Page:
Westwood said maps provide one of the best access points to history.
"The information draws you from one place to the other," he said. "They tell a story. They are not neutral objects. They are acts of power."
Many of the maps in the exhibit came from the private collection of Stephen Boulay, who moved to Utah 30 years ago.
Boulay started his collection with Russian maps and documents.
"Utah has such a unique history with a wealth of interesting material," he said. "When you collect, you can see new geographic knowledge of what is there, such as a mountain, river or lake. And you can see new political knowledge when the state was part of Spain, Mexico or who knows."
Boulay said Utah was largely unknown to the English-speaking world until about 1820.
"When you look at the maps of any era, I think you put on two sets of glasses," he said. "One is what are they trying to sell you. … The Spanish went up here and thought there was money to be made, so in the early maps, there are references to making money."
Six of the maps can be viewed on the Division of State History's website, history.utah.gov/utahdrawn. But, to get an idea of the scope of the exhibit and more of a feel for the maps, visiting the Capitol is worth the trip.
The maps, the exhibit explains, "represent physical geographies, recording landmarks, routes and boundaries. But they also reflect varying perceptions, imaginations, values and aspirations."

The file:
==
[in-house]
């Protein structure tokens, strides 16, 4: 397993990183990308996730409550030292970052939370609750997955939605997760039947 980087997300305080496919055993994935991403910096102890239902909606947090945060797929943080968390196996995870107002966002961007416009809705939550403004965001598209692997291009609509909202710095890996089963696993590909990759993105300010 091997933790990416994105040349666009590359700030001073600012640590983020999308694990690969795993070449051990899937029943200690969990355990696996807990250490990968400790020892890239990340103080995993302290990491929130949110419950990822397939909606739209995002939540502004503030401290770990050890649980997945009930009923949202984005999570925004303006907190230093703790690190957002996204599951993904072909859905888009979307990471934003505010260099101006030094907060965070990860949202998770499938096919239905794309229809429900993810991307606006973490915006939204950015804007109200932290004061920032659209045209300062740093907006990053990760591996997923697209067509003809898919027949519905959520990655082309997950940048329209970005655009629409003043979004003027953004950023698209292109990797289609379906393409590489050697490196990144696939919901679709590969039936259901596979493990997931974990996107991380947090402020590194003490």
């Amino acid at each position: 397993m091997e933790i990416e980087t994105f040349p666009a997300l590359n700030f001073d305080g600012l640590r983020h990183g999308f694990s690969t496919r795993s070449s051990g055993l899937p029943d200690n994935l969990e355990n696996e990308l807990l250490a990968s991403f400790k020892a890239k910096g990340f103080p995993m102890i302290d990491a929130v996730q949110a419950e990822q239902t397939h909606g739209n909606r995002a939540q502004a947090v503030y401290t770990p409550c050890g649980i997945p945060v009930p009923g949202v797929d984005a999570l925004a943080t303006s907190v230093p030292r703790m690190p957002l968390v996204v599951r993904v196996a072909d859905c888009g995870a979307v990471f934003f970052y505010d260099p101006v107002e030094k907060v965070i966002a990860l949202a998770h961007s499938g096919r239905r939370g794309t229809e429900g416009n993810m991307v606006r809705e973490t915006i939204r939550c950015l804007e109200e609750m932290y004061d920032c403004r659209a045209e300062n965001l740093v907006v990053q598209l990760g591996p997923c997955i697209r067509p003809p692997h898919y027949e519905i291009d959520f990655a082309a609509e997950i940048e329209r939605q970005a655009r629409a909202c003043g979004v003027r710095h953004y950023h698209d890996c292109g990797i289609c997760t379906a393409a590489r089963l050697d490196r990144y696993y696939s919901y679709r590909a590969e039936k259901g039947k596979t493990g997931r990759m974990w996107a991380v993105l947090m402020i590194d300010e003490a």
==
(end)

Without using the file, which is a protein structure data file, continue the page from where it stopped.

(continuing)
Westwood said this is evident in the early maps of Salt Lake City, which showed an audacious act of Brigham Young plotting out a city that included four parks in a place where only a few folks lived at the time.
The earliest maps of North America showed little if any knowledge of what would eventually become Utah. One simply labeled a big swath of the West as "parts unknown."
One 1641 map by Dutch cartographer Jan Jansson is believed to be the first atlas to give North America its own page. But it greatly erred in showing California as an island, which organizers say was not uncommon in those early days.
The exhibit shows that the Great Salt Lake did not enter into the written record until the Timpanogos Utes told Dominguez and Escalante of its existence in 1776.
Most Utah history buffs know that the state was part of Mexico when Mormon pioneers first settled here. But few are likely to know that the reason the name Deseret was changed to Utah was that Congress thought Deseret sounded too much like "desert."